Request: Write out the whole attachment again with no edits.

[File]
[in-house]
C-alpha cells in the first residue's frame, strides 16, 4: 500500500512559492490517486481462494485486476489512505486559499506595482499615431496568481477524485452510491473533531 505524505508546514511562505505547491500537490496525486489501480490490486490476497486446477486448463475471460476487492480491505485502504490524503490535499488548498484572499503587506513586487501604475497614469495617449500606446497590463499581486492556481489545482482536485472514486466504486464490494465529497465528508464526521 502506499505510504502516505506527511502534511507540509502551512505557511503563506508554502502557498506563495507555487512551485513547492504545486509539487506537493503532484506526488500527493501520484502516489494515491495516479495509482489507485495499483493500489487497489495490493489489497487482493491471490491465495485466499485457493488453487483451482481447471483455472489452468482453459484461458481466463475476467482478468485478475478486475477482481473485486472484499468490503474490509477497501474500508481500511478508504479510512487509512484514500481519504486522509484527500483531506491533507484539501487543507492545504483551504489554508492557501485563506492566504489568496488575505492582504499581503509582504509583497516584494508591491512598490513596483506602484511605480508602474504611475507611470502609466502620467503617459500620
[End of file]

[in-house]
C-alpha cells in the first residue's frame, strides 16, 4: 500500500512559492490517486481462494485486476489512505486559499506595482499615431496568481477524485452510491473533531 505524505508546514511562505505547491500537490496525486489501480490490486490476497486446477486448463475471460476487492480491505485502504490524503490535499488548498484572499503587506513586487501604475497614469495617449500606446497590463499581486492556481489545482482536485472514486466504486464490494465529497465528508464526521 502506499505510504502516505506527511502534511507540509502551512505557511503563506508554502502557498506563495507555487512551485513547492504545486509539487506537493503532484506526488500527493501520484502516489494515491495516479495509482489507485495499483493500489487497489495490493489489497487482493491471490491465495485466499485457493488453487483451482481447471483455472489452468482453459484461458481466463475476467482478468485478475478486475477482481473485486472484499468490503474490509477497501474500508481500511478508504479510512487509512484514500481519504486522509484527500483531506491533507484539501487543507492545504483551504489554508492557501485563506492566504489568496488575505492582504499581503509582504509583497516584494508591491512598490513596483506602484511605480508602474504611475507611470502609466502620467503617459500620